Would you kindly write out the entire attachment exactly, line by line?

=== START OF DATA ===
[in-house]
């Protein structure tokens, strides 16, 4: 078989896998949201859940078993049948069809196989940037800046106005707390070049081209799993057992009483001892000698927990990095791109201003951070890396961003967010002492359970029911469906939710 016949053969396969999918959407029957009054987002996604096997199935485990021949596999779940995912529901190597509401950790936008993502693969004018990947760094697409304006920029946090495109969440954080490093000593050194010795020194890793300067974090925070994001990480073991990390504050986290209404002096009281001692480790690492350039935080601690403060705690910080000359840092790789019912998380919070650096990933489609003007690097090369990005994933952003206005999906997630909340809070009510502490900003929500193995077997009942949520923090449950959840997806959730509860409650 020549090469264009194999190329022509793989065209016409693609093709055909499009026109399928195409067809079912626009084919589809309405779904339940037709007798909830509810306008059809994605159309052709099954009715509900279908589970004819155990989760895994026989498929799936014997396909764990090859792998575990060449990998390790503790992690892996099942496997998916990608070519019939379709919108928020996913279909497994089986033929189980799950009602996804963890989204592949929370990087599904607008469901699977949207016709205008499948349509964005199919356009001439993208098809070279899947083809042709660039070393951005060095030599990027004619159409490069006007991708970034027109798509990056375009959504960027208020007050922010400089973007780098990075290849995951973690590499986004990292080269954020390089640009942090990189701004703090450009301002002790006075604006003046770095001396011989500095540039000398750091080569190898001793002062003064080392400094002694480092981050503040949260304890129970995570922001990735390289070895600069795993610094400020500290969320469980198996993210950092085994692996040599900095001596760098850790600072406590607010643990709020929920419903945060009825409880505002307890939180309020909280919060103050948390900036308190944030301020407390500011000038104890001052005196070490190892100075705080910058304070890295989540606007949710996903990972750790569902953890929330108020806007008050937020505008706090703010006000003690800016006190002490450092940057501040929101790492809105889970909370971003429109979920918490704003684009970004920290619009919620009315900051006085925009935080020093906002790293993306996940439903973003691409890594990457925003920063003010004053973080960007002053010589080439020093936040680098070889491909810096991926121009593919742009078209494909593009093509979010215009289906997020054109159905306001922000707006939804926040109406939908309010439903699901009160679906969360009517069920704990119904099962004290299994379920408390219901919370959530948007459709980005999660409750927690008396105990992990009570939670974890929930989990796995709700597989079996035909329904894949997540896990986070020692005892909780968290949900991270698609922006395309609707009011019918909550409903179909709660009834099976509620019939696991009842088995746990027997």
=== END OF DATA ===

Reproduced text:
[in-house]
């Protein structure tokens, strides 16, 4: 078989896998949201859940078993049948069809196989940037800046106005707390070049081209799993057992009483001892000698927990990095791109201003951070890396961003967010002492359970029911469906939710 016949053969396969999918959407029957009054987002996604096997199935485990021949596999779940995912529901190597509401950790936008993502693969004018990947760094697409304006920029946090495109969440954080490093000593050194010795020194890793300067974090925070994001990480073991990390504050986290209404002096009281001692480790690492350039935080601690403060705690910080000359840092790789019912998380919070650096990933489609003007690097090369990005994933952003206005999906997630909340809070009510502490900003929500193995077997009942949520923090449950959840997806959730509860409650 020549090469264009194999190329022509793989065209016409693609093709055909499009026109399928195409067809079912626009084919589809309405779904339940037709007798909830509810306008059809994605159309052709099954009715509900279908589970004819155990989760895994026989498929799936014997396909764990090859792998575990060449990998390790503790992690892996099942496997998916990608070519019939379709919108928020996913279909497994089986033929189980799950009602996804963890989204592949929370990087599904607008469901699977949207016709205008499948349509964005199919356009001439993208098809070279899947083809042709660039070393951005060095030599990027004619159409490069006007991708970034027109798509990056375009959504960027208020007050922010400089973007780098990075290849995951973690590499986004990292080269954020390089640009942090990189701004703090450009301002002790006075604006003046770095001396011989500095540039000398750091080569190898001793002062003064080392400094002694480092981050503040949260304890129970995570922001990735390289070895600069795993610094400020500290969320469980198996993210950092085994692996040599900095001596760098850790600072406590607010643990709020929920419903945060009825409880505002307890939180309020909280919060103050948390900036308190944030301020407390500011000038104890001052005196070490190892100075705080910058304070890295989540606007949710996903990972750790569902953890929330108020806007008050937020505008706090703010006000003690800016006190002490450092940057501040929101790492809105889970909370971003429109979920918490704003684009970004920290619009919620009315900051006085925009935080020093906002790293993306996940439903973003691409890594990457925003920063003010004053973080960007002053010589080439020093936040680098070889491909810096991926121009593919742009078209494909593009093509979010215009289906997020054109159905306001922000707006939804926040109406939908309010439903699901009160679906969360009517069920704990119904099962004290299994379920408390219901919370959530948007459709980005999660409750927690008396105990992990009570939670974890929930989990796995709700597989079996035909329904894949997540896990986070020692005892909780968290949900991270698609922006395309609707009011019918909550409903179909709660009834099976509620019939696991009842088995746990027997």